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April 6, 2019 | Trading Desk Notes – April 6th

Victor Adair, author of The Trading Desk Notes, began trading penny mining shares while attending the University of Victoria in 1970. He worked in the mining business in Canada and the Western United States for the next several years and also founded a precious metals trading company in 1974. He became a commodity broker in 1977 and a stock broker in 1978. Between 1977 and his retirement from the brokerage business in 2020 Victor held a number of trading, analytical and senior management roles in Canada and the USA. Victor started writing market analysis in the late 1970’s and became a widely followed currency analyst in 1983. He started doing frequent media interviews in the early 1980’s and started speaking at financial conferences in the 1990’s. He actively trades his own accounts from The Trading Desk on Vancouver Island. His personal website is

“Politics” is increasingly on a collision course with Central Banks…and  that may be become the “new” most important driver of world markets.

On July 7/18 I wrote:  Politics has replaced Central Banks as the most important driver of world markets according to Christopher Wood, financial analyst with CLSA, and I agree. It seems that for the last several years it was, “All about the Central Banks,” but since Trump’s election the markets have been buffeted at least as much by political developments as by Central Bank actions. The recent Italian “existential crisis” is a fine example of politics rattling the markets.”

Today we have Trump constantly badgering Fed Chairman Powell, now calling for interest rate cuts and the resumption of QE…and proposing to nominate Stephen Moore and Herman Cain to the Fed board. (Not to mention Larry Kudlow calling for the Fed to cut interest rates by 50 bps.) Is this really a Republican President effectively calling for the Fed to begin monetizing government deficits?  We’ve come a long way from Fed Chair William Martin declaring that it was the Fed’s job “to take away the punch bowl just as the party gets going.”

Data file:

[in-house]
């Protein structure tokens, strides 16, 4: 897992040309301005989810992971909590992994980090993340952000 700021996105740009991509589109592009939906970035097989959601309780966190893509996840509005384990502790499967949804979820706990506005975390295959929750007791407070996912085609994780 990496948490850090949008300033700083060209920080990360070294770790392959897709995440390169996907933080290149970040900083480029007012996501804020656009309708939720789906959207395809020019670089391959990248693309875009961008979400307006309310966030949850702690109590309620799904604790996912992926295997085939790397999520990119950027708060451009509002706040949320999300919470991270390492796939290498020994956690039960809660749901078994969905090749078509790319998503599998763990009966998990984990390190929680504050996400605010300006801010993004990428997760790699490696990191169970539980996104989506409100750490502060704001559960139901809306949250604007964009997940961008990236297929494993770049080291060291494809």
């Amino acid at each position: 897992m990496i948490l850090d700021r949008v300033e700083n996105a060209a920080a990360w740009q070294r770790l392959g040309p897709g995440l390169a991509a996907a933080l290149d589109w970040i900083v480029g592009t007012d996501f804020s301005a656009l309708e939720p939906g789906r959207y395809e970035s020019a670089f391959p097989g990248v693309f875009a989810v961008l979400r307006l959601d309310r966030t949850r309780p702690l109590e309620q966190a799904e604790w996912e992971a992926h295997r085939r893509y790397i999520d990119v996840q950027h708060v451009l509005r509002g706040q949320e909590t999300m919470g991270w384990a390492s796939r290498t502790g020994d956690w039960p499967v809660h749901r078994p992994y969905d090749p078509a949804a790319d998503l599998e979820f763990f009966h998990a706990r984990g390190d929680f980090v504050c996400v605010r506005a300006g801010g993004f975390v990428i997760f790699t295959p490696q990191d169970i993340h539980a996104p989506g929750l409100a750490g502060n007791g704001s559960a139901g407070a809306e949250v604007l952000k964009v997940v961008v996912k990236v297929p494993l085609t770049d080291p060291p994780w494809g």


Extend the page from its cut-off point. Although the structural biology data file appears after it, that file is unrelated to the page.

The populist government in Italy is trying to seize control of the Italian Central Bank and its gold reserves…stepping up their confrontation by claiming that the bank is,  “A symbol of a technocratic elite aloof from the needs of ordinary Italians,” according to the April 3/19 WSJ.  The 2,450 tonnes of gold at the central bank (currently worth ~USD $100 Billion) is surely a tempting target!

Global stock markets keep ripping higher. The benchmark S+P 500 Index (my bellwether for global risk appetite) had its best Q1 performance in over 20 years and is now only a few percentage points away from All Time Highs. Monetary conditions are easy, FOMO and TINA are the key words while DeMark technical indicators and sentiment measures are at extremes. Implied Volatility keeps falling as stocks rally…currently at one month lows.

I’ve been amazed at the strength of the rally off the Christmas lows. I bought  S+P puts 2 weeks ago as a limited risk way of betting against the rally. I was briefly money ahead on the trade but closed it out last week for a small loss. This was a classic case of risk management trumping my market calls. No matter “why” I think the market is going down I get out if it goes up.

A veteran Chicago trader told me the other day that“stocks are bid because there are no alternatives to lower interest rates.” He followed that up a few days later with, “ The only people buying here are people not using their own capital.”